Comparing floating point numbers

Floating point math is not exact. Simple values like 0.2 cannot be precisely represented using binary floating point numbers, and the limited precision of floating point numbers means that slight changes in the order of operations can change the result. Different compilers and CPU architectures store temporary results at different precisions, so results will differ depending on the details of your environment. If you do a calculation and then compare the results against some expected value it is highly unlikely that you will get exactly the result you intended.

Try this way:

```
#include<stdio.h>
int main()
{
float a=0.3;
float acceptedDiff = 0.0000001;
if(fabsf(a-0.3) < acceptedDiff)
printf("Hello World!");
else
printf("Stack Overflow");
return 0;
}
```

`C`

but i'll guess it should be float`a==0.3f`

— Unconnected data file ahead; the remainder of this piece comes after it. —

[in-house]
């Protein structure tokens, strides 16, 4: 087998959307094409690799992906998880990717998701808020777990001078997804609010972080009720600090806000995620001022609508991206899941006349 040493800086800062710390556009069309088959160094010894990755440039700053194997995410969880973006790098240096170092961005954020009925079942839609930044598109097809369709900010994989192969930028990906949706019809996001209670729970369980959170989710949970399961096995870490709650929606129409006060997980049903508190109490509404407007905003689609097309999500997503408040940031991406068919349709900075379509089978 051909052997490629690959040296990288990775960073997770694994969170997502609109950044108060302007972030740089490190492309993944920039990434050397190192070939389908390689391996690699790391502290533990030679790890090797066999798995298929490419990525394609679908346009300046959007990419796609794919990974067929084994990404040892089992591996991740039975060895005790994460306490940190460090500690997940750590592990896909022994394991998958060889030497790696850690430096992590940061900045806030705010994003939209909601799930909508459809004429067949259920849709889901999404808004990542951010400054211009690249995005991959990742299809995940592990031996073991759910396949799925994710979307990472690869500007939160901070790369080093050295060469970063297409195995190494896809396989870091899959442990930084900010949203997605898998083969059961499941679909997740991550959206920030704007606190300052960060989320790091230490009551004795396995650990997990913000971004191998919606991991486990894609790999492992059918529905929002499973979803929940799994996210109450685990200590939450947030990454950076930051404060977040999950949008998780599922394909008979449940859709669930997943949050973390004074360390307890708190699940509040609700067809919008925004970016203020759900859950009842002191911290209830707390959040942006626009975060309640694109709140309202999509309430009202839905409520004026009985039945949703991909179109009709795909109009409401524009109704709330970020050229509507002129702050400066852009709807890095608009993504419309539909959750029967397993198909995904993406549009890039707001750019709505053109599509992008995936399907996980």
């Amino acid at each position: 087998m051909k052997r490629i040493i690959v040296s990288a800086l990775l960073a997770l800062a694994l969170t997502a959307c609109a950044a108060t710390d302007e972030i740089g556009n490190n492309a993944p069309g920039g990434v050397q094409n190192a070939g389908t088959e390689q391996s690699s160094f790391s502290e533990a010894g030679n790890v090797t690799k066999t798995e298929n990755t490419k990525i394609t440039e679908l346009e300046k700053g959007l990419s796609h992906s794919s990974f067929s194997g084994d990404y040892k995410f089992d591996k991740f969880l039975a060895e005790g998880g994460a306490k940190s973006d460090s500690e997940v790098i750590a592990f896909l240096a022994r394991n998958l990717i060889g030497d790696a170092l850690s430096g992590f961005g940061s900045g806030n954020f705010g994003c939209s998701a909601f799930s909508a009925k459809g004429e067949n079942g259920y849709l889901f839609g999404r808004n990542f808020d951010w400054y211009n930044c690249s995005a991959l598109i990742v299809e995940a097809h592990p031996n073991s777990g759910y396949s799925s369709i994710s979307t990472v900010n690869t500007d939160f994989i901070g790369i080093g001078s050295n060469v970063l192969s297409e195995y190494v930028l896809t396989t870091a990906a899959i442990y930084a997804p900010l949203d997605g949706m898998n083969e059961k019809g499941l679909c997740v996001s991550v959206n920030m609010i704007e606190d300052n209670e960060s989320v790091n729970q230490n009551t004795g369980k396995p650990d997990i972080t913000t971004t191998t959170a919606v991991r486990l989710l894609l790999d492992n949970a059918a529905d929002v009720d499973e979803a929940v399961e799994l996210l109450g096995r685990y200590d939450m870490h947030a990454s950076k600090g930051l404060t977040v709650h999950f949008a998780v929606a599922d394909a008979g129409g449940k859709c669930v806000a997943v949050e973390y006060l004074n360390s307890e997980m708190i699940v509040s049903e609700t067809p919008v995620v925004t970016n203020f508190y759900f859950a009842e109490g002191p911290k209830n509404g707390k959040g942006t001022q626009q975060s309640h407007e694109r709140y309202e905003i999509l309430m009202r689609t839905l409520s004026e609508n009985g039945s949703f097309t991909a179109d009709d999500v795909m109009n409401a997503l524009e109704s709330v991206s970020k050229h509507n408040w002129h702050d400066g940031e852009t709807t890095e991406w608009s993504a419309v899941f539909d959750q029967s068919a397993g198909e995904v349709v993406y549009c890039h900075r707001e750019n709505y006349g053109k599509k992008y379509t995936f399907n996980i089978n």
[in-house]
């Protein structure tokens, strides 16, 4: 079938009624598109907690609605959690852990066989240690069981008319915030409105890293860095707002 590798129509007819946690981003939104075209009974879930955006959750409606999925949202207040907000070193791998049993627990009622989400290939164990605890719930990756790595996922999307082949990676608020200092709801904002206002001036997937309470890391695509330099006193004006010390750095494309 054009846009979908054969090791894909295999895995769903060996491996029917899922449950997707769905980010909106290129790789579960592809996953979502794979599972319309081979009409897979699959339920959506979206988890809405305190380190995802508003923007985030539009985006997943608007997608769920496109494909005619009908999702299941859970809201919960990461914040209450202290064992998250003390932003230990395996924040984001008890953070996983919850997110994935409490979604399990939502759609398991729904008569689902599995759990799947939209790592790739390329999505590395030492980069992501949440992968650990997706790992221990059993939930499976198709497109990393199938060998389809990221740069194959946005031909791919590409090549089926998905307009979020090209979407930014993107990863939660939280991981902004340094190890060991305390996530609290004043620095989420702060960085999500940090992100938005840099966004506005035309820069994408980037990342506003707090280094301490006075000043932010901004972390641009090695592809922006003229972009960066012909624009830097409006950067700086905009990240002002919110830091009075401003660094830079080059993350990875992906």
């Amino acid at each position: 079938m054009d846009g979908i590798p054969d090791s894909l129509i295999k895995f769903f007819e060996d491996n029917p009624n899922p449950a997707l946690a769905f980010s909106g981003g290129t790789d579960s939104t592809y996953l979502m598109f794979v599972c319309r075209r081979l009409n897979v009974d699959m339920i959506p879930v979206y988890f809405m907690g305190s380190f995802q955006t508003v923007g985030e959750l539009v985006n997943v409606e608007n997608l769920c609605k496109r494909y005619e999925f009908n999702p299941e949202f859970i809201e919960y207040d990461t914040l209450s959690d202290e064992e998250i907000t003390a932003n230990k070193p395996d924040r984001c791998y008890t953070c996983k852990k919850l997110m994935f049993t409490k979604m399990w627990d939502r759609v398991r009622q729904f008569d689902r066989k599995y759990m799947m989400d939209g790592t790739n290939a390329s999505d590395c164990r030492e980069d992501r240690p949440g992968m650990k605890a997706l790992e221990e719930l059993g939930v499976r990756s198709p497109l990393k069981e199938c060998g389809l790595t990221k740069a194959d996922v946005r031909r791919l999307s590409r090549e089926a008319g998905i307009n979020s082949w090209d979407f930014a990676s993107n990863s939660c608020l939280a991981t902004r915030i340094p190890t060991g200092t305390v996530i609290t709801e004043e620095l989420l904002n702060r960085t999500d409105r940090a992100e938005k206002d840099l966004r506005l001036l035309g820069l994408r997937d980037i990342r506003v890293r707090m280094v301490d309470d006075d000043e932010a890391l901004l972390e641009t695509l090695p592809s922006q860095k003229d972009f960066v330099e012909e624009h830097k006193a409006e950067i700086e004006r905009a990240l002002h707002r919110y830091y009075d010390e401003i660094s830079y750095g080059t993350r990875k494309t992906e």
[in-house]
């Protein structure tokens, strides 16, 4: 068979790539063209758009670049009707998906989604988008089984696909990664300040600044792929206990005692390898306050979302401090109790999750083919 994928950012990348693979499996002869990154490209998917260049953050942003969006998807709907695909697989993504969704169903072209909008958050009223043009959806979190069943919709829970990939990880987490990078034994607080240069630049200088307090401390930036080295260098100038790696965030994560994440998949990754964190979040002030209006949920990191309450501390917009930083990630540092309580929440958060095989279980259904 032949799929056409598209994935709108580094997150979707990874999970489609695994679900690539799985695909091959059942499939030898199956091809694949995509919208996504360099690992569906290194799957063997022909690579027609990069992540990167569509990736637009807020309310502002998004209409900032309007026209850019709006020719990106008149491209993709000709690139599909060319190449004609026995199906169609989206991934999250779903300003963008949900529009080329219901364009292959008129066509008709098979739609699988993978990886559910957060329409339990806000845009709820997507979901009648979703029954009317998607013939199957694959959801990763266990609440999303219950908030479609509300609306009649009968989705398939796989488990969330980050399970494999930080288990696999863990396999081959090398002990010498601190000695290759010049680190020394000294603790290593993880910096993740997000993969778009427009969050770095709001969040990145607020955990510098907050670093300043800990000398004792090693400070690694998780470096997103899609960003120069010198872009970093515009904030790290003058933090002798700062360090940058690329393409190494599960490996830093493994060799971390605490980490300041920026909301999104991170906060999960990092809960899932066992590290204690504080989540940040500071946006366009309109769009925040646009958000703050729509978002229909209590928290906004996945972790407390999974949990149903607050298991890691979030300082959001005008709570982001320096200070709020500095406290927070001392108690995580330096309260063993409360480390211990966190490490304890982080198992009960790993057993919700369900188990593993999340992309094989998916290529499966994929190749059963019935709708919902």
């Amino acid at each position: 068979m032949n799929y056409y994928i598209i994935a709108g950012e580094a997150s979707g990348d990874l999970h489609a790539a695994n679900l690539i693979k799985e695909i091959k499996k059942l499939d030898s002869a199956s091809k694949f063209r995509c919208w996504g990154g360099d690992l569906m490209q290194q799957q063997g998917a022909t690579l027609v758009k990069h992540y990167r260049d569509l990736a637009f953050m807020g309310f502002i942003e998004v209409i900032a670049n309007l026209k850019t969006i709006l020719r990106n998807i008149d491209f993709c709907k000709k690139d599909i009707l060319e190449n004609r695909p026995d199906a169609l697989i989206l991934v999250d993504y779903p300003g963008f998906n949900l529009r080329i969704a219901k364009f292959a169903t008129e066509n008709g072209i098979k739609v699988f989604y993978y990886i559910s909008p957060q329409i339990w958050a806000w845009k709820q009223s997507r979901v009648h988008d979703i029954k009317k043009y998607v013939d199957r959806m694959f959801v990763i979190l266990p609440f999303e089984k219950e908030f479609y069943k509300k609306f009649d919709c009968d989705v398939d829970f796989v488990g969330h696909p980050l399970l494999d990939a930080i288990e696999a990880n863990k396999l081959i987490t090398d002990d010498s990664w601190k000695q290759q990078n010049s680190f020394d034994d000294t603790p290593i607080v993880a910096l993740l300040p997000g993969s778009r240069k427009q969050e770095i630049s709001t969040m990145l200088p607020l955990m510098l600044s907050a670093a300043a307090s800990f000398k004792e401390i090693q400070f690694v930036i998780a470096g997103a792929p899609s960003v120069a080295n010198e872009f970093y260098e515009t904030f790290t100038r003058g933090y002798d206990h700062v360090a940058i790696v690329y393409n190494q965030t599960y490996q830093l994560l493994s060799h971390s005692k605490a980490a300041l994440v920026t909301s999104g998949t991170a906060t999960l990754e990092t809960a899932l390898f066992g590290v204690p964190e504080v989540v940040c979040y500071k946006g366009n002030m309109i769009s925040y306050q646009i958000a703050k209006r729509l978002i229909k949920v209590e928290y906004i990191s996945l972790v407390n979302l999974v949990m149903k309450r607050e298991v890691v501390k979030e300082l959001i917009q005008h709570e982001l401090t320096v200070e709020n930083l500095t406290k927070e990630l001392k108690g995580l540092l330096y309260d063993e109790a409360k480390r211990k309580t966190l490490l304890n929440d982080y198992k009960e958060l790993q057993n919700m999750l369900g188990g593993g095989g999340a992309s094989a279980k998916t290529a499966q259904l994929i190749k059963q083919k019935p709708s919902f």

; – Ash Burlaczenko Nov 25 '11 at 9:20`a`

is being promoted to`double`

since`0.3`

is a double literal. Since`0.3`

is not exactly representable the comparison fails. – David Heffernan Nov 25 '11 at 9:25`(double)(float)(0.3)`

isn't equal to`0.3`

, because the former has been rounded off to`float`

precision along the way, while the latter retains`double`

precision. For an analogy in base 10, suppose I take`1/3`

and represent it to 3 significant figures:`0.333`

. That's the "float"`a`

. Now convert the value of`a`

to a value with 6 significant figures (a "double"):`0.333000`

. That's not equal to`0.333333`

(the value of 1/3 as a "double"). – Steve Jessop Nov 25 '11 at 10:10